Obama: stimulus helped 'put brakes' on recession

WASHINGTON: President Barack Obama said on Saturday that new economic data indicated a huge stimulus package approved in February had helped "put the brakes" on a deep recession.

Obama, speaking in his weekly radio address, referred to figures released Friday that showed a narrower-than-expected 1.0 percent decline in GDP in the second quarter.

"The report showed that in the first few months of this year, the recession we faced when I took office was even deeper than anyone thought at the time. It told us how close we were to the edge," Obama said.

"But it also revealed that in the last few months, the economy has done measurably better than expected. And many economists suggest that part of this progress is directly attributable" to the 787 billion dollar economic stimulus package known as the Recovery Act, he said.

"This and the other difficult but important steps that we have taken over the last six months have helped put the brakes on this recession," he said.

The Recovery Act included help for homeowners in danger of foreclosure to pay their mortgages; measures to unfreeze credit markets; extensions of unemployment benefits; tax cuts for middle-income Americans; and "investments that are putting people back to work rebuilding and renovating roads, bridges, schools, and hospitals.

"Now, I realize that none of this is much comfort for Americans who are still out of work or struggling to make ends meet," Obama said, noting that unemployment figures out next week are likely to remain bleak.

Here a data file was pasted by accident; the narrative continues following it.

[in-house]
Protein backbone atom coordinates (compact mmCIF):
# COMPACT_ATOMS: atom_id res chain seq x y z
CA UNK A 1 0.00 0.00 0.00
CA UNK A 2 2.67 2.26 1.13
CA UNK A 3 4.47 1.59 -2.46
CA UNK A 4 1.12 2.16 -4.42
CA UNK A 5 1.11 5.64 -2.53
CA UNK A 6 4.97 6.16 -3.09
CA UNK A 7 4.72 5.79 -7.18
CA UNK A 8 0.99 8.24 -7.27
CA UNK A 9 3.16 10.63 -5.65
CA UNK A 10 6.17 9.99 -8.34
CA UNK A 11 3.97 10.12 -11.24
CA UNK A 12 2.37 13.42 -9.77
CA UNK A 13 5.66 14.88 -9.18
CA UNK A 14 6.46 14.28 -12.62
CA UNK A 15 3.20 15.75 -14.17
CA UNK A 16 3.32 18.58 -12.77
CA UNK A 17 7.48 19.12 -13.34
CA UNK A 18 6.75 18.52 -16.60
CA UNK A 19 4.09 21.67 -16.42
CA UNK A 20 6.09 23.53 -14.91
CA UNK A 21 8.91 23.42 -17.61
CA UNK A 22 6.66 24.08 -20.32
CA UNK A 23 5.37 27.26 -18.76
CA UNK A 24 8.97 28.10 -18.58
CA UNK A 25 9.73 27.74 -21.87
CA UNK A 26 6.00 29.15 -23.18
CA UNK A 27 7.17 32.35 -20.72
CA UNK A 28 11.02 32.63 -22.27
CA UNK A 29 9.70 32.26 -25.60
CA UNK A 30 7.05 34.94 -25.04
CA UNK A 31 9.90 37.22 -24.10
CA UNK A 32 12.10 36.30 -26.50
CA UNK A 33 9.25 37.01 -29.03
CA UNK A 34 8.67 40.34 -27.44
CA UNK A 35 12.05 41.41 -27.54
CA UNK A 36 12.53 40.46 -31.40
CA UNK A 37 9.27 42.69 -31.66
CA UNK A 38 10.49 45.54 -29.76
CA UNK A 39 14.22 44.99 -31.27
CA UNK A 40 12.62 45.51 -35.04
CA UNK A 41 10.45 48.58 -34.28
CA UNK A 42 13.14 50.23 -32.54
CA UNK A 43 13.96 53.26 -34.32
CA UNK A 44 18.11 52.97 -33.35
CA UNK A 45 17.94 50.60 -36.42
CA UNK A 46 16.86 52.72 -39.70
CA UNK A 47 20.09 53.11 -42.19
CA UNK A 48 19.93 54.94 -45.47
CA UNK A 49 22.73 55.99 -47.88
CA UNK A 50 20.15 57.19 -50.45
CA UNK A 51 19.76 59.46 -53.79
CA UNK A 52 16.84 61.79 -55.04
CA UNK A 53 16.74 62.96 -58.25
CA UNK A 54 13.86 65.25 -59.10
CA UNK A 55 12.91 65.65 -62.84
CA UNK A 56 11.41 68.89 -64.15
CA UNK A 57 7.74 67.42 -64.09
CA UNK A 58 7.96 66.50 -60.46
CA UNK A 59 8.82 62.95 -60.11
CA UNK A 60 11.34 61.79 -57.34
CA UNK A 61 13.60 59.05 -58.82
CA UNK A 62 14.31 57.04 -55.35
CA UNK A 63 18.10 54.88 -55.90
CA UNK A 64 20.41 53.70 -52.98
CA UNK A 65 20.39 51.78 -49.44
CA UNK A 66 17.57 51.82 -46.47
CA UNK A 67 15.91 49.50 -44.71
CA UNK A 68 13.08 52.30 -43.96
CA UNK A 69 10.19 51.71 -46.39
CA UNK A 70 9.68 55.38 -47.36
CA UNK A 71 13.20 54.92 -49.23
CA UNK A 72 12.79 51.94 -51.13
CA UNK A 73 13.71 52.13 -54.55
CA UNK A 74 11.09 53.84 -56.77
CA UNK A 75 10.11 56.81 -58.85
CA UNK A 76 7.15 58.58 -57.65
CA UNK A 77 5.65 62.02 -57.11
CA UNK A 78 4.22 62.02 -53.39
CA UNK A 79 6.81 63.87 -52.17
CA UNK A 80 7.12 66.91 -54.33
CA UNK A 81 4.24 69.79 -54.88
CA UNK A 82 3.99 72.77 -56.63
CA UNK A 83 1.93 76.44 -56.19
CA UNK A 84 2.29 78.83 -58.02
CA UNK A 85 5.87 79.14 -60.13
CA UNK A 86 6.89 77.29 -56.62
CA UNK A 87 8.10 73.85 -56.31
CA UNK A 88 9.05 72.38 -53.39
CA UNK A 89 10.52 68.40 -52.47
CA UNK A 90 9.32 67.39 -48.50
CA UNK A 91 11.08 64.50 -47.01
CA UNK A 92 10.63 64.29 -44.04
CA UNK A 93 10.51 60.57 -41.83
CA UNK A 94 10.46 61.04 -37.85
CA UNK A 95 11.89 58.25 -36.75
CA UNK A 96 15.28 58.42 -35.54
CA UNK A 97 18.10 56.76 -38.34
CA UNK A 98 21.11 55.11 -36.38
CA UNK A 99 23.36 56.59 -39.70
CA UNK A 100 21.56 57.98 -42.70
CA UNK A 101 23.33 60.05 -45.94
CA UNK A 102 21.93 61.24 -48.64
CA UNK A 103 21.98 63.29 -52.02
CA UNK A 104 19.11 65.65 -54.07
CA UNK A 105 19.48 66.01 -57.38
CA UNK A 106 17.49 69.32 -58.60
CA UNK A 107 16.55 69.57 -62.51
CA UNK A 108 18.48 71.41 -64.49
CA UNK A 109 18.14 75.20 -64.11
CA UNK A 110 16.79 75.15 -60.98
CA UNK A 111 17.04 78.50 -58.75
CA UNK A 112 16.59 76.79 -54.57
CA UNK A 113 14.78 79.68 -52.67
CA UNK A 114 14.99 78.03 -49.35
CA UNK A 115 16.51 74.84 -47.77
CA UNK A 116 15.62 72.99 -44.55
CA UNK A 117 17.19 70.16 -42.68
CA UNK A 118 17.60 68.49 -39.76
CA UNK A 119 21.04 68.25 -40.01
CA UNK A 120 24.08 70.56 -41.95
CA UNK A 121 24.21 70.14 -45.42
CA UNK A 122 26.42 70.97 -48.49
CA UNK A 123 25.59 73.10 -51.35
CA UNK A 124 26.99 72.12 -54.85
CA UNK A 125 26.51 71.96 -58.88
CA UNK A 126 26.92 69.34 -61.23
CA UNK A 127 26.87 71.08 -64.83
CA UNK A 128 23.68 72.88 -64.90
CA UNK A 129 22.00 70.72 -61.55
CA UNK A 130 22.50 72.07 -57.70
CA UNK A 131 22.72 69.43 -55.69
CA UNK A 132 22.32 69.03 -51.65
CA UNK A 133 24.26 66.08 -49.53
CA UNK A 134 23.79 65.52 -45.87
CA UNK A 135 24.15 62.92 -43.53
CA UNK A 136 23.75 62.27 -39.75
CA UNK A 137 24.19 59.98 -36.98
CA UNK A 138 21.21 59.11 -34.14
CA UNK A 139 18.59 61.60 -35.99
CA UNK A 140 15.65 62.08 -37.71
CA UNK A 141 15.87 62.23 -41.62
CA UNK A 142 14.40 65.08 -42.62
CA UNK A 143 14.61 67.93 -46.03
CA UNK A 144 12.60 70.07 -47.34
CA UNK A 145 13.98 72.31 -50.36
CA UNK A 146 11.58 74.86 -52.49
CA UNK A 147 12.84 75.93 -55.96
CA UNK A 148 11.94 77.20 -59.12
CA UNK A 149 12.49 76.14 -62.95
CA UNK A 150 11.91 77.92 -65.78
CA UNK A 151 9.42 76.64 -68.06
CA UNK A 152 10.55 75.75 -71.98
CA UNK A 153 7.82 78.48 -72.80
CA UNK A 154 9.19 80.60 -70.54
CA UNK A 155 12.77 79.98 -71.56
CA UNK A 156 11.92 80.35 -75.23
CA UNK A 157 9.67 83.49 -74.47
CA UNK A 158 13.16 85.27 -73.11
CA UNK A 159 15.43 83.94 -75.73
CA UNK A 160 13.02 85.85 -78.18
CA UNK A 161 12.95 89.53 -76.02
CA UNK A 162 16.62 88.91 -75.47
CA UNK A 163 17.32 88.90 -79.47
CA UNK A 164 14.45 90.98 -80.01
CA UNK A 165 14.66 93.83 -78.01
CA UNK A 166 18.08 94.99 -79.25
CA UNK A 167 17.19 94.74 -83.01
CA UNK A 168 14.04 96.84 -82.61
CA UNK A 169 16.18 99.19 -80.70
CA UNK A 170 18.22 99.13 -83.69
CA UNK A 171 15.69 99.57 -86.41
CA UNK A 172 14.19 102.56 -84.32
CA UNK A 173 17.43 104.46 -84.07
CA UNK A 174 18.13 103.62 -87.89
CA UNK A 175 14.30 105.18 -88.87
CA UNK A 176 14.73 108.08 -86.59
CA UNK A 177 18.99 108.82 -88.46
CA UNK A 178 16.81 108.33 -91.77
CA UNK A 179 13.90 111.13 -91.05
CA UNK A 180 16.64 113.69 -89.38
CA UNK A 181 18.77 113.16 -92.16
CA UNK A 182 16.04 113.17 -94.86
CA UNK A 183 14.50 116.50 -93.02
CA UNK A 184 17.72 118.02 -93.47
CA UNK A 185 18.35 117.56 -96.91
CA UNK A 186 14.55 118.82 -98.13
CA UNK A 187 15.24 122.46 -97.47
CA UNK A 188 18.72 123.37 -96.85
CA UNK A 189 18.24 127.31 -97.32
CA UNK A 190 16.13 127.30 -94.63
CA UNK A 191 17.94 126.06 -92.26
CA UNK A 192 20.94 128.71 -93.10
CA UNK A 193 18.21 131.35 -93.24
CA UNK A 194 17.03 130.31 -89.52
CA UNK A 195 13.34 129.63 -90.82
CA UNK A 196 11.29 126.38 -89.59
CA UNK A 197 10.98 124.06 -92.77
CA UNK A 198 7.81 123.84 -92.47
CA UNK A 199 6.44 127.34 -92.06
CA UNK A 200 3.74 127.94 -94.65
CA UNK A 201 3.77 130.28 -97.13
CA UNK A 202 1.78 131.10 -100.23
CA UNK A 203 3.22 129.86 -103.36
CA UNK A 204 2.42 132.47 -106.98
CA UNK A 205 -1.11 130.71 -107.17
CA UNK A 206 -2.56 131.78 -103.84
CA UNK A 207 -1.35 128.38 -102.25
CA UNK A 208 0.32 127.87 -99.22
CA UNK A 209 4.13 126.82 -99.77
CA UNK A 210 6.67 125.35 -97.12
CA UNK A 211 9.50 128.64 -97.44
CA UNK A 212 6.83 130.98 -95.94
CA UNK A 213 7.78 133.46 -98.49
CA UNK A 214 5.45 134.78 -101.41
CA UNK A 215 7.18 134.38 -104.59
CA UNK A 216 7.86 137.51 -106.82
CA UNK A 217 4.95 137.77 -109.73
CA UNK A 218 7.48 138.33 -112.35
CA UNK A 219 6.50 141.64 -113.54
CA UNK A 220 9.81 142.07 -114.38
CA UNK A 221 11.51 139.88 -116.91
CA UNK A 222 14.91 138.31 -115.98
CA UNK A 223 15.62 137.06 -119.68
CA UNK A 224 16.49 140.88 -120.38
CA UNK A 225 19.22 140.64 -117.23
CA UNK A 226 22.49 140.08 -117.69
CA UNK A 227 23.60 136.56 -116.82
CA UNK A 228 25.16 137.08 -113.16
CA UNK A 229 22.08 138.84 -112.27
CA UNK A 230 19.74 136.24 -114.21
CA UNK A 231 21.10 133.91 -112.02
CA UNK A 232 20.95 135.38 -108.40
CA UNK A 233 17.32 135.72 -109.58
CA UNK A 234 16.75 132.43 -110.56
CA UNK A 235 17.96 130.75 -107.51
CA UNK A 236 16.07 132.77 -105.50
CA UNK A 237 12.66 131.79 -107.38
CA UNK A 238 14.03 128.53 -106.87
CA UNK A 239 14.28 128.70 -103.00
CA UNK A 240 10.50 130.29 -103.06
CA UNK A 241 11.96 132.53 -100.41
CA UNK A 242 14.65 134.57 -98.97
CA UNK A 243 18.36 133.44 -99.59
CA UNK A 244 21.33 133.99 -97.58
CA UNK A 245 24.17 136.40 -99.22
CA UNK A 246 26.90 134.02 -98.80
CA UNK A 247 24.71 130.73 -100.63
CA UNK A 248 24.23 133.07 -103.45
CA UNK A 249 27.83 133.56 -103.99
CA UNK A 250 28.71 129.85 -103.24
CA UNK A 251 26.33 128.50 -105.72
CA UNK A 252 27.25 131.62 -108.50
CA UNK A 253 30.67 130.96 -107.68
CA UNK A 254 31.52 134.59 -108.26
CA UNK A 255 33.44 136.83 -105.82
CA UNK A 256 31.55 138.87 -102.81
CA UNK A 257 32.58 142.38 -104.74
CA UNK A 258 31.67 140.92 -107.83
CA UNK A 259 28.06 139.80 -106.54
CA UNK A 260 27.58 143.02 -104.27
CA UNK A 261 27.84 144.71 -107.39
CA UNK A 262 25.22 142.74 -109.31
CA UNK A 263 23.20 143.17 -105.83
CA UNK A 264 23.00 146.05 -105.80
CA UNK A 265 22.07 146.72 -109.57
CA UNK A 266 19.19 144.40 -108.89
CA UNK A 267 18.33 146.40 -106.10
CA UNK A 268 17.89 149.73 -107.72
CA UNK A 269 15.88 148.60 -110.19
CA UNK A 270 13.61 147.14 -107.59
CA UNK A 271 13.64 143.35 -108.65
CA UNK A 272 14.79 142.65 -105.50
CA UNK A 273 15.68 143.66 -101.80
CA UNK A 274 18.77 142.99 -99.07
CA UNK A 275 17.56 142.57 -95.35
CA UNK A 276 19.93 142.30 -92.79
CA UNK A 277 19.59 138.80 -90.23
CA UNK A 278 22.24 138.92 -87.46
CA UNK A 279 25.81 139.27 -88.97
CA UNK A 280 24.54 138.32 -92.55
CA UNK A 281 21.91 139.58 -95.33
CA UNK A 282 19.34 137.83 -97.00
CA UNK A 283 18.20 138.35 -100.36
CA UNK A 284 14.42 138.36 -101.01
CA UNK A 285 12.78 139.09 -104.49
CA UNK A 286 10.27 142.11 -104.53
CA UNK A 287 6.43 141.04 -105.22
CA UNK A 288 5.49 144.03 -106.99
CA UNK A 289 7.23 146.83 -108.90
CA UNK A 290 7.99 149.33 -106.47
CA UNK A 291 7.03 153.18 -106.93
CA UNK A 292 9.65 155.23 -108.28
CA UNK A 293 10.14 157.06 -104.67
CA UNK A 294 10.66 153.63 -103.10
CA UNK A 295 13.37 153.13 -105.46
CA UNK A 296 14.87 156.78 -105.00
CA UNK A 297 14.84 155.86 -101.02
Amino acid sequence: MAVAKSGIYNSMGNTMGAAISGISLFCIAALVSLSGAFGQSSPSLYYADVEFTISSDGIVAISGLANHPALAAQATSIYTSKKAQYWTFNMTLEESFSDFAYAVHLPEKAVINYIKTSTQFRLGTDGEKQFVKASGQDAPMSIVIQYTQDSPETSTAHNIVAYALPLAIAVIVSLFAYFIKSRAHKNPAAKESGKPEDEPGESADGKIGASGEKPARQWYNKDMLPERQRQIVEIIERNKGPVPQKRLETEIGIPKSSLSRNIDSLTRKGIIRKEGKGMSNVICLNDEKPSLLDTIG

However economic growth precedes job growth, he said, and the Friday report "is an important sign that we're headed in the right direction.

"Business investment, which had been plummeting in the past few months, is showing signs of stabilizing. This means that eventually, businesses will start growing and hiring again," he said.

Obama warned that a full recovery would take time. "It will take many more months to fully dig ourselves out of a recession -- a recession that we've now learned was even deeper than anyone thought," he said.

The Commerce Department report out Friday lent credence to forecasts that the world's biggest economy was close to emerging from a recession that began in December 2007.

The US jobless rate hit a 26-year high of 9.5 percent in June as more employers retrenched. Some expect the unemployment rate to rise to 10 percent or higher.

Commerce Department revised figures showed a 6.4 percent decline in the first quarter of 2009, worse than the previous estimate of a 5.5 percent drop. In the fourth quarter of 2008, the drop was revised to 5.4 percent instead of 6.3 percent.

Other revisions from 2008 showed a weaker GDP than originally estimated, with growth of 0.4 percent for the full year instead of 1.1 percent.

Some economists warn that rising unemployment could dampen any economic recovery.